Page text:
important group of suppliers who are not yet members of the Association, this group being the lubricant distributors in the UK. As a number of the large lubricant producers have ceased to have a manufacturing presence in the UK or have chosen to go (through) to market through distribution, the distributors’ share of the supply chain has increased year on year and we are now seeing substantial businesses developing. The


UKLA continues to encourage distributors into the Association so that they can share their knowledge and experience with other members whilst taking advantage of the benefits that membership brings. I have written to a number of distributors personally but so far have had only limited success. If you are the owner or a manager of a lubricants distribution business I would encourage you to get in touch with the UKLA who would be delighted to discuss with you the increasing benefit membership of the Association brings.


This is my final President’s Report and I have to say, I will not miss writing it, it is quite a challenge to find relevant and appropriate content, but thank you to all of you who have taken the time to read my comments. Although I will give up my president’s position I will continue to serve on the Board of the UKLA.


Steve Mayo UKLA President


money to the farmers who host wind turbines and attracts investments from large companies that want renewable power. Turbines now supply almost 6 percent of the United States electricity, and studies suggest they could eventually supply a third or more.


Similarly, corporations can contribute to lowering emissions by, for instance, buying renewable energy for their offices and factories, or making sure their supply chains are climate-friendly. Several US business leaders strongly believe the Paris deal will help generate new jobs and economic growth, by expanding markets for innovative clean technologies, markets in which US companies are well positioned to lead, and publicly committed to continue on their strategy to invest in measure aimed at reducing emissions of greenhouse gases.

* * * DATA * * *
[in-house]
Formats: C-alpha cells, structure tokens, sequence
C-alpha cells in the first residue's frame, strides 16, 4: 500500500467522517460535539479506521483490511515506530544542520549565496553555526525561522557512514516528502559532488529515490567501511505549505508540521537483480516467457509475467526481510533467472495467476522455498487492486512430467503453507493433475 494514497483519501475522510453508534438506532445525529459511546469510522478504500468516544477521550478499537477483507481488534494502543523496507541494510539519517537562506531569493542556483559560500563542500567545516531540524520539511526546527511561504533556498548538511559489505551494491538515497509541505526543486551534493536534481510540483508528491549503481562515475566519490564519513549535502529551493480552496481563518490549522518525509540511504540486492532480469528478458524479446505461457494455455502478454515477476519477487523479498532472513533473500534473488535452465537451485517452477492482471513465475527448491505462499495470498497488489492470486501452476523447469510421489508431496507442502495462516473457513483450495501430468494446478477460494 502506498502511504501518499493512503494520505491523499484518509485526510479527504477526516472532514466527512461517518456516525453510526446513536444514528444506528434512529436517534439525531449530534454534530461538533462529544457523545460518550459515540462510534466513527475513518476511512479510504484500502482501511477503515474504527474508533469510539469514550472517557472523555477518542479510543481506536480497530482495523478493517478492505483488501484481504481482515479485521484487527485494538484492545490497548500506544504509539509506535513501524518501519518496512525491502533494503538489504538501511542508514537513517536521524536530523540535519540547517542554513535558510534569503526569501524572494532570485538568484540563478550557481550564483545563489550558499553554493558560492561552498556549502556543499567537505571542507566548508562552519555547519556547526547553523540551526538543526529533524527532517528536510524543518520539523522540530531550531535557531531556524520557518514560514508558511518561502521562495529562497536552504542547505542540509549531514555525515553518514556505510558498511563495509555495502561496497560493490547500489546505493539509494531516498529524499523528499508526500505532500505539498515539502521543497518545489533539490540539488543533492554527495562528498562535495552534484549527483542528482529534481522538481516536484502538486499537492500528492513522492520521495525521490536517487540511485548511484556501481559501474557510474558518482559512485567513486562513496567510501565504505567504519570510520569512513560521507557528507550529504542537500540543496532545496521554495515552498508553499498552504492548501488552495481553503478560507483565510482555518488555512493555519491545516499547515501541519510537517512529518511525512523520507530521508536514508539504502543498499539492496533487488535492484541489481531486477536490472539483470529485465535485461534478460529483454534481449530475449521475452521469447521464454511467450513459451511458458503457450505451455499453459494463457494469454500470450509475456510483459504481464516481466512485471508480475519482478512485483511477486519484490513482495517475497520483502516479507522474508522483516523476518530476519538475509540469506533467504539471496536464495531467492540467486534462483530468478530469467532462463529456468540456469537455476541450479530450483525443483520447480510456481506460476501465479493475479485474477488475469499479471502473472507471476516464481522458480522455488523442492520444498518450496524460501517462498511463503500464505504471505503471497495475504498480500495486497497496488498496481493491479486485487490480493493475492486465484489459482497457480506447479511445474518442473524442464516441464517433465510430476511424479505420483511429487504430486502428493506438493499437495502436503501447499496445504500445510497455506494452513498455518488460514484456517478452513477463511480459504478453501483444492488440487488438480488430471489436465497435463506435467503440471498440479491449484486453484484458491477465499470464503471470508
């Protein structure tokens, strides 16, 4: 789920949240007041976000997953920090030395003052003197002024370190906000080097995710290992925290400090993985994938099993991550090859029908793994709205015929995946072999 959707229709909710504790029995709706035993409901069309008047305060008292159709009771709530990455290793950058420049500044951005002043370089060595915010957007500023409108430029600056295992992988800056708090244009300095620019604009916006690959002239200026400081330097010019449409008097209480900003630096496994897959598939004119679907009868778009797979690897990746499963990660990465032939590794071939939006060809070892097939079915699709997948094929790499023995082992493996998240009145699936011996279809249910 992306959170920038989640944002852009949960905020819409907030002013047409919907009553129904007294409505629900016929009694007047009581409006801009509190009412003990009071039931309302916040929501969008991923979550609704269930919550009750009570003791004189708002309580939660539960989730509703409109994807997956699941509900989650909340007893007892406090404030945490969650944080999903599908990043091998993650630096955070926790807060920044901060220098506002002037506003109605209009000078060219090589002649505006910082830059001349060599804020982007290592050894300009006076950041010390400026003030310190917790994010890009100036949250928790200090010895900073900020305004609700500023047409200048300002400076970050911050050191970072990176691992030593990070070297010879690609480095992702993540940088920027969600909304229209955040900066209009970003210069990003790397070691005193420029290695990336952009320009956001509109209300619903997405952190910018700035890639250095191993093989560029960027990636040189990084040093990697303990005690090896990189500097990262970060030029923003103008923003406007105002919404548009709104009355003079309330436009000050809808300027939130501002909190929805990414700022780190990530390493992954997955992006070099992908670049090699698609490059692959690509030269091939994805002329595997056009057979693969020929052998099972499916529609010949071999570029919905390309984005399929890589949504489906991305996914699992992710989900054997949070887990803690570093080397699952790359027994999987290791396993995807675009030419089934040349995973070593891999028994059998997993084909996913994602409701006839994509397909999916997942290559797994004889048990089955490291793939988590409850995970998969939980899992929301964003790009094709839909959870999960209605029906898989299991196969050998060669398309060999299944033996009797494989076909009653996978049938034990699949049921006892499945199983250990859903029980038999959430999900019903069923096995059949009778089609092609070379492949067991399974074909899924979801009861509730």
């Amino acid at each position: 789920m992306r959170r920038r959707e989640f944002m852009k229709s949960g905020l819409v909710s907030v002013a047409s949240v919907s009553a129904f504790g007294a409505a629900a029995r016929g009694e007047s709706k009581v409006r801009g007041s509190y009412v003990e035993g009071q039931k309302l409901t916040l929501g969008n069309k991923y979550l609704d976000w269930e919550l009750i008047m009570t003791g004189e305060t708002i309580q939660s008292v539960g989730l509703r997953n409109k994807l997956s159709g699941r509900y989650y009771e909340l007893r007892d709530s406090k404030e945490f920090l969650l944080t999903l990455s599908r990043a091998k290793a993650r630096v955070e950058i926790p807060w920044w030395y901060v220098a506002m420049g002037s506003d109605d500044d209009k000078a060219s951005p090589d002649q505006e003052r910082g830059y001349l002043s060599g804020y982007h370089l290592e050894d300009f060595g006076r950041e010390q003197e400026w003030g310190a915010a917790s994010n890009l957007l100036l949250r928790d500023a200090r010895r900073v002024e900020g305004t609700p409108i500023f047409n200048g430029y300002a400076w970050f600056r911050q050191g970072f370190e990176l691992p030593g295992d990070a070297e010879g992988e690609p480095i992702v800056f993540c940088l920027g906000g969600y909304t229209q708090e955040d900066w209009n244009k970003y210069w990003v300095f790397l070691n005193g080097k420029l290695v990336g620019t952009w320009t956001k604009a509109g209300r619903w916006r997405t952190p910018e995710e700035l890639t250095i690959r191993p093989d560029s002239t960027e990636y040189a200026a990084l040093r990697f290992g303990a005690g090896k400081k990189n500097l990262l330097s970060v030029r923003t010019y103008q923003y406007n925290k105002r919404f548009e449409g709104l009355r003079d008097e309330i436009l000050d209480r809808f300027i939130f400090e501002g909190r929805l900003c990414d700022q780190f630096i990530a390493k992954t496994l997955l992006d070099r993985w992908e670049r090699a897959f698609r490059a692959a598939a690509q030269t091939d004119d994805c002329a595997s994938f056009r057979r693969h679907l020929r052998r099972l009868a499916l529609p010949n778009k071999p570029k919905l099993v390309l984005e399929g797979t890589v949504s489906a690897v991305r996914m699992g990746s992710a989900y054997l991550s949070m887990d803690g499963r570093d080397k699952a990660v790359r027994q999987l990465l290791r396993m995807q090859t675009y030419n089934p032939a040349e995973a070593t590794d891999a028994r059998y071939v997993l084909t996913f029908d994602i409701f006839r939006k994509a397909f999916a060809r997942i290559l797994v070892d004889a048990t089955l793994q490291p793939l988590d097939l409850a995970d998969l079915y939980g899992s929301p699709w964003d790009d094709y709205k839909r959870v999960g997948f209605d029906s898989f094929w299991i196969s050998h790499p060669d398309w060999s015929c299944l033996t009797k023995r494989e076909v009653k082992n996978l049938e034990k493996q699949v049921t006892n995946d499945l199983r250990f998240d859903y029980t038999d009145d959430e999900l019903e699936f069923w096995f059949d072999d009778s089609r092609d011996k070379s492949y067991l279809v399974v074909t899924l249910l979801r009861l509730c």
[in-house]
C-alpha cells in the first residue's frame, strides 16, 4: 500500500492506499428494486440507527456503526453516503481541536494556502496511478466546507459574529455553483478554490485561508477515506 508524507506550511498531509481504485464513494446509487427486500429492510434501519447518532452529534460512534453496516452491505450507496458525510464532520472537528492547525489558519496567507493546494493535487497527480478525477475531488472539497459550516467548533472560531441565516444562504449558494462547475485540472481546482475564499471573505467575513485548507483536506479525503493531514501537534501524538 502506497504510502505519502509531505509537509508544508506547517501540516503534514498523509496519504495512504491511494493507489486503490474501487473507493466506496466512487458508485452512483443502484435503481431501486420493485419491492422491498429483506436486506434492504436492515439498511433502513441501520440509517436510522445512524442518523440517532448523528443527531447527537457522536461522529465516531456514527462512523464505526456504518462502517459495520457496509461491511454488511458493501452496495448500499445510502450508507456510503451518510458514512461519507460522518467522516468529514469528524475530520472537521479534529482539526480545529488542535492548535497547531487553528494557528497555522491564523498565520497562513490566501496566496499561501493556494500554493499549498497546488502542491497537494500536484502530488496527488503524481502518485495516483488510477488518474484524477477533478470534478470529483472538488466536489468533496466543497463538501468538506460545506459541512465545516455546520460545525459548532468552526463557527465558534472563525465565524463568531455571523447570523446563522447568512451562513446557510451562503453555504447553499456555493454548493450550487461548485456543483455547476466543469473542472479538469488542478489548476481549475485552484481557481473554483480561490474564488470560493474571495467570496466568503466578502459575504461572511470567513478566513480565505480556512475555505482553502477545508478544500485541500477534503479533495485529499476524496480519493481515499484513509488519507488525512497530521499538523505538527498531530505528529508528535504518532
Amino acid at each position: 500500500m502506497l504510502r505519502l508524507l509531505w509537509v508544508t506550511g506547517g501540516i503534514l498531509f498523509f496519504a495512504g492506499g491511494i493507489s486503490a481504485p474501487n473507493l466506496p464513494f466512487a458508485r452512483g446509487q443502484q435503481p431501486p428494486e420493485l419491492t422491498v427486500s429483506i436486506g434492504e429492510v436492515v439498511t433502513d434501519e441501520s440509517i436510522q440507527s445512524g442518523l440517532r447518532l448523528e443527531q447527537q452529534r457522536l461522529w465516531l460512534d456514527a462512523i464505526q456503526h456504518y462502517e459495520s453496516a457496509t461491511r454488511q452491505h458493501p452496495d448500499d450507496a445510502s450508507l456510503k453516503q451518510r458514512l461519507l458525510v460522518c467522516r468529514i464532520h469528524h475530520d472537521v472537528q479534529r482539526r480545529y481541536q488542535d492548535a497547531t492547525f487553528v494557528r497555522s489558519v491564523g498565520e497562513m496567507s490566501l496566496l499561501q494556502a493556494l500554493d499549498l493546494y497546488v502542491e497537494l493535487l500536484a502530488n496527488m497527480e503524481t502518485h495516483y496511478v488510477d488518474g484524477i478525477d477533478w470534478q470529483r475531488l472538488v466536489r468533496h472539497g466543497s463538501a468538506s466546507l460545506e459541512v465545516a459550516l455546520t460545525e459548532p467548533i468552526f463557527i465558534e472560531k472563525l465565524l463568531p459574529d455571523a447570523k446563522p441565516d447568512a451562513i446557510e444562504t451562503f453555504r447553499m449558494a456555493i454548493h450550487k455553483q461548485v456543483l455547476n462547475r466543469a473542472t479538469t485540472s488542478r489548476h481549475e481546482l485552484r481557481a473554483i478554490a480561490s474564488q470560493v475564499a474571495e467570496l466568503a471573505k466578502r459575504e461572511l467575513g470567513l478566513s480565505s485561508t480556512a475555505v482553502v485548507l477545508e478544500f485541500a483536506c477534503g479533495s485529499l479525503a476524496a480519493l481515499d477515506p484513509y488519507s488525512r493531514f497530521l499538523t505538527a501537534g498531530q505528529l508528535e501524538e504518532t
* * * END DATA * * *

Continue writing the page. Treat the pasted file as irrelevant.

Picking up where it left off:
On a global scale, the feared domino effect following US withdrawal from the Paris agreement did not happen and all major worlds political leaders restated their commitment to full implementation of the agreement, confirming their full support to fighting climate change.


Our industry needs to understand the technical challenges that the continued strive towards emission control and renewable energy will pose and further focus on performance and sustainability. Sustainability and innovation will be the focus of the UEIL yearly congress on October 25-27 2017 in Bologna, which will offer an excellent occasion to discuss how our industry can be innovative and forward looking.


Valentina Serra-Holm UEIL President


LUBE MAGAZINE NO.140 AUGUST 2017